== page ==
Born in chains

On the one hand:

When [Shawanna] Nelson was six months pregnant, she was incarcerated in Arkansas for passing bad checks. She went into labor during her short sentence. A correctional officer shackled her legs to opposite sides of the bed that transported her to ha delivery room, removing them briefly during a nurse’s examination. Nelson was re-shackled immediately after giving birth to her nine-pound son.

Unidentified woman from San Franciso Bay View story

In her civil suit, Nelson, whose charges were later dismissed:

testified that the shackles prevented her from moving her legs, stretching or changing positions during the most painful part of her labor. She offered evidence that the shackling had caused a permanent hip injury, torn stomach muscles, an umbilical hernia that required an operation and extreme mental anguish.

On the other hand:

The Heart2Heart Birth Center in Sanford, Florida:

Schedule … a pregnancy massage, or join us for our Monthly Materni-Tea Parties for an afternoon session to hear guest speakers on pregnancy and parenting topics. Bring a pregnant friend in and get her a henna belly tattoo, or a belly cast, or shop for a sling in any fabric you choose! We also put together special Pampered Mama Spa Days, where you get to choose between the belly cast or the henna tattoo (wears off in 2-3 weeks!) a luxurious salt soak in our jacuzzi tub, and a light lunch with tea. This service is also included in your Heart 2 Heart Premium Birth Package. While here, visit The Hart Sister’s Tea Room for “High Tea” or to plan your baby shower!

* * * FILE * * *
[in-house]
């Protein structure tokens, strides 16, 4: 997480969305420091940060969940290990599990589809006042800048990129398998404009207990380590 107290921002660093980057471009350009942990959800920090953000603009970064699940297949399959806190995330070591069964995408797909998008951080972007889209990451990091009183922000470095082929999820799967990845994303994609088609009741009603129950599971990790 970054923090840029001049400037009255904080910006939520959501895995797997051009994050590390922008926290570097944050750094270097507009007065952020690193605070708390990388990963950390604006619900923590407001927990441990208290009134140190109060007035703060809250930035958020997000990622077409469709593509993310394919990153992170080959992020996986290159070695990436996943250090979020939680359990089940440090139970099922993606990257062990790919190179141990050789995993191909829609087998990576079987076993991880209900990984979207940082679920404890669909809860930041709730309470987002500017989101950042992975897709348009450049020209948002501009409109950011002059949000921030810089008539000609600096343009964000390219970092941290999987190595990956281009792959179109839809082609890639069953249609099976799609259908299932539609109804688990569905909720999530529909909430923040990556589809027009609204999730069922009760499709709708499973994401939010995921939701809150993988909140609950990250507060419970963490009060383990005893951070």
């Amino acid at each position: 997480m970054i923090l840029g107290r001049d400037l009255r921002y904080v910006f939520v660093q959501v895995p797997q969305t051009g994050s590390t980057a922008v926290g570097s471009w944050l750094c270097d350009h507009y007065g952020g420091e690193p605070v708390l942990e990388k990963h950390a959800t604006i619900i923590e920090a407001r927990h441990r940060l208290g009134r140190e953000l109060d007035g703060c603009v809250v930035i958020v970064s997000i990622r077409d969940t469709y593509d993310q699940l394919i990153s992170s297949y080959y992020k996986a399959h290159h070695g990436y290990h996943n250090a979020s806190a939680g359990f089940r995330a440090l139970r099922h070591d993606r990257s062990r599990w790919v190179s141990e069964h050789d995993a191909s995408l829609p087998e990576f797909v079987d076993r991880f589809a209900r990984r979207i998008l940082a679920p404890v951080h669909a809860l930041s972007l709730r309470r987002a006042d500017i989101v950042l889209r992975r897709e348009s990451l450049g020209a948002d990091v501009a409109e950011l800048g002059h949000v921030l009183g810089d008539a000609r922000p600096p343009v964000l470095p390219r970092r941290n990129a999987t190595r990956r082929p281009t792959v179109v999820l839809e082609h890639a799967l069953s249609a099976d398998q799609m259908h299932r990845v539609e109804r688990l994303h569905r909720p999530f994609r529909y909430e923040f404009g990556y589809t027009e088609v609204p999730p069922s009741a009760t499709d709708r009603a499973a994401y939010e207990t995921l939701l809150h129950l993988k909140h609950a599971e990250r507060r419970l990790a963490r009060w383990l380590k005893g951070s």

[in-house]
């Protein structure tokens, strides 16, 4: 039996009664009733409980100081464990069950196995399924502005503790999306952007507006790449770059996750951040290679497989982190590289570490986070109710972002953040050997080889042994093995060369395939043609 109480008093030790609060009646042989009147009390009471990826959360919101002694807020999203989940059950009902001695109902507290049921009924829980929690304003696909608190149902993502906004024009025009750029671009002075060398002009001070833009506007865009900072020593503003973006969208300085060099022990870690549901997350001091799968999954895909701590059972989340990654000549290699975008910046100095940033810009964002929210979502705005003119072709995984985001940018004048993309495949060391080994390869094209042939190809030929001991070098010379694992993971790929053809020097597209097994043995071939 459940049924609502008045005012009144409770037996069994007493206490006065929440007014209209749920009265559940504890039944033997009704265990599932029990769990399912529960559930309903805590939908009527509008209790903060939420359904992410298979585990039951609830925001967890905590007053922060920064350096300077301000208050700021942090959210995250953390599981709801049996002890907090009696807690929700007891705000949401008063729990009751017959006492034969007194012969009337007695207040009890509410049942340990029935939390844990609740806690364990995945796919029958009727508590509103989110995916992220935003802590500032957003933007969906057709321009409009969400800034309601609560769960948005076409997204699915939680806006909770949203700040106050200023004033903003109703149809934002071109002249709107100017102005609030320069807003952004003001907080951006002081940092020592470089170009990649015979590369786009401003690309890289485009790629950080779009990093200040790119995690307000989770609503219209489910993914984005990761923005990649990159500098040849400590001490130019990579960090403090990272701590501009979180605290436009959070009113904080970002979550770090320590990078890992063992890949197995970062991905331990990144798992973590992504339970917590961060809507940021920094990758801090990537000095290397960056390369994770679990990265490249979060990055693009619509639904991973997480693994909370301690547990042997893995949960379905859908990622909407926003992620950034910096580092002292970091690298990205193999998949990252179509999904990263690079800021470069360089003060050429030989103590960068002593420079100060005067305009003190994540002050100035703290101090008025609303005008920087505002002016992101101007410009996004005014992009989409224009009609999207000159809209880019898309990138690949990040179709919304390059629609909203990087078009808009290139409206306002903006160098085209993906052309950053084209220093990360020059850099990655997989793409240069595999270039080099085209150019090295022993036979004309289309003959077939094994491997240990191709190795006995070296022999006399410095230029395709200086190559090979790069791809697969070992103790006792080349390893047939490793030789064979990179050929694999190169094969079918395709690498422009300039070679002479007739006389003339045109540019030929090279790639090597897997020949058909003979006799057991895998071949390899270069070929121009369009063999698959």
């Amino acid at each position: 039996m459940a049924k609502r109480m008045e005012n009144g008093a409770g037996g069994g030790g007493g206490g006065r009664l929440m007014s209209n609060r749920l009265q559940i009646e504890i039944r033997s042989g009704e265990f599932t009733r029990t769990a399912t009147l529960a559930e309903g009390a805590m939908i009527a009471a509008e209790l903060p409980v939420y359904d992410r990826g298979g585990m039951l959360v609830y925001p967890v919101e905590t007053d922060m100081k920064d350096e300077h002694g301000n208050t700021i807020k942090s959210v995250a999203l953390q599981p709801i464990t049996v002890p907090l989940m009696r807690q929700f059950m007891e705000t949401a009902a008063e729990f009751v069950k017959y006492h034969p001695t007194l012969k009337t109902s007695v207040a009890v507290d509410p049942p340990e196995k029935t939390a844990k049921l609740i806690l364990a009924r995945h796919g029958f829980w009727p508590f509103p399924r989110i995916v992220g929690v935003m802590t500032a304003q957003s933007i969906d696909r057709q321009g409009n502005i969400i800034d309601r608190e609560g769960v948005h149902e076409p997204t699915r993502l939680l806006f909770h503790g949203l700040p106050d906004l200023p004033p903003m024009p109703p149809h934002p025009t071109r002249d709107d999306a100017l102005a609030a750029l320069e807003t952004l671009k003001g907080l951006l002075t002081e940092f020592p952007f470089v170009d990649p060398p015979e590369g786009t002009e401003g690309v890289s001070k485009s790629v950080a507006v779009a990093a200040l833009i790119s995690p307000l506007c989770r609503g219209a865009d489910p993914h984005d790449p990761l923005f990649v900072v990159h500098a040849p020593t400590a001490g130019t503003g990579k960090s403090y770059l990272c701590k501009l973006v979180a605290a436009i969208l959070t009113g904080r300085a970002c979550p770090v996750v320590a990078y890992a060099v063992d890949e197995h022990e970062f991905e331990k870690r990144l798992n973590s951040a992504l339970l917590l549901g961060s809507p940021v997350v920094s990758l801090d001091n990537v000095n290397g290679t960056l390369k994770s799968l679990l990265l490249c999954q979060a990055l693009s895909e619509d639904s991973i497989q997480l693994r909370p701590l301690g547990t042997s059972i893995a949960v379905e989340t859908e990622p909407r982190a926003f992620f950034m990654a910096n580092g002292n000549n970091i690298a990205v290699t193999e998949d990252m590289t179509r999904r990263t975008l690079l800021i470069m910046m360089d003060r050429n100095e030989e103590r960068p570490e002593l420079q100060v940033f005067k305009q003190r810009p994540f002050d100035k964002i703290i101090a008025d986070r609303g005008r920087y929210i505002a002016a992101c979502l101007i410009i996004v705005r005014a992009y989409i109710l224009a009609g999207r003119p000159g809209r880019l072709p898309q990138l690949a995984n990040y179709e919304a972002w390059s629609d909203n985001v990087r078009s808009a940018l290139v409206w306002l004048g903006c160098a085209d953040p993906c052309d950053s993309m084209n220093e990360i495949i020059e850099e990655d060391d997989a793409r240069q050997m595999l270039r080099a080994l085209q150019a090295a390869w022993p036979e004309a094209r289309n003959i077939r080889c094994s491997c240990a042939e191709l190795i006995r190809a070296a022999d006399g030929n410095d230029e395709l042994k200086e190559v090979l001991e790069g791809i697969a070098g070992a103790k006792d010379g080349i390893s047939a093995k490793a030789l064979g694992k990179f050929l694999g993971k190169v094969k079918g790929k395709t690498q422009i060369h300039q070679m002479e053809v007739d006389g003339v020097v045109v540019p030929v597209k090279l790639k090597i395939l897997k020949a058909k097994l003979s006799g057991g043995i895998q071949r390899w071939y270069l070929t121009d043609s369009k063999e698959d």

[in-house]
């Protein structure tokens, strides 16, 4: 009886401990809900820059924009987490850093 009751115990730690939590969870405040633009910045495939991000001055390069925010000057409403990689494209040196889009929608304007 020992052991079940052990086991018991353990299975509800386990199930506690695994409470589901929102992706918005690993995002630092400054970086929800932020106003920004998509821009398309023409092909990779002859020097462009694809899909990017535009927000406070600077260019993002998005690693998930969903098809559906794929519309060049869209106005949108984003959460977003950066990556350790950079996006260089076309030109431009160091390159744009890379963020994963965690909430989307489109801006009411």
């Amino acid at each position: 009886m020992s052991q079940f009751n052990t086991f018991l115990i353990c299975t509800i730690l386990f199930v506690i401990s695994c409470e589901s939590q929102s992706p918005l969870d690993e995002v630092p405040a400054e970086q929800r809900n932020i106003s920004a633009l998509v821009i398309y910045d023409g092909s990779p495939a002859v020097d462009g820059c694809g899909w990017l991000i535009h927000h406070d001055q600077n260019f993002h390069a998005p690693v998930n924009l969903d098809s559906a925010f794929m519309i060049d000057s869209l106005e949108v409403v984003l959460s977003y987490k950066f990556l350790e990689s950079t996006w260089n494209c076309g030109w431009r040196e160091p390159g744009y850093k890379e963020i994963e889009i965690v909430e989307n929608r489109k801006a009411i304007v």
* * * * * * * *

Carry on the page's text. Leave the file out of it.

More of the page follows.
Hard to believe this is the good news, but here it is: “The movement to end labor in chains appears to be gaining momentum,” reports the BBC. In addition to Nelson’s court victories, that includes a Federal Bureau of Prisons policy, the new policy under review in Pennsylvania, and a ban in New York (except in extreme circumstances).

Besides the human rights violations, there are some interesting issues here:

First, the prison system is made for male prisoners, and the procedures here seem to have been taken from the way men are handled when they’re transported or receive medical care.

Second, what about the children born this way? In an odd parallel, the Heart 2 Heart website is all about mothers and their pregnancies, and little about the babies. And the abuse of the women in prison is about abusing them, with what seems like disregard for the children. The babies “birth experience” seems negatively affected as much as the mom’s “birthing experience.” Neither babies – the shackled-moms’ nor the rose-petalled moms’ – have committed any crimes yet.

Where the youngest die more

The U.S. lags seriously behind in preterm births and infant mortality.

A recent CDC report finds that the U.S. lags seriously behind almost all European countries on two key indicators of women and children’s health: preterm births and infant mortality.

Preterm births and infant mortality are related, sequentially. That is, we have very high rates of pre-term births (defined here as those born between 22 and 36 weeks of gestation)…

… and, partly as a result of that, we have high rates of infant mortality (defined here as deaths in the first year of life, per 1,000 live births):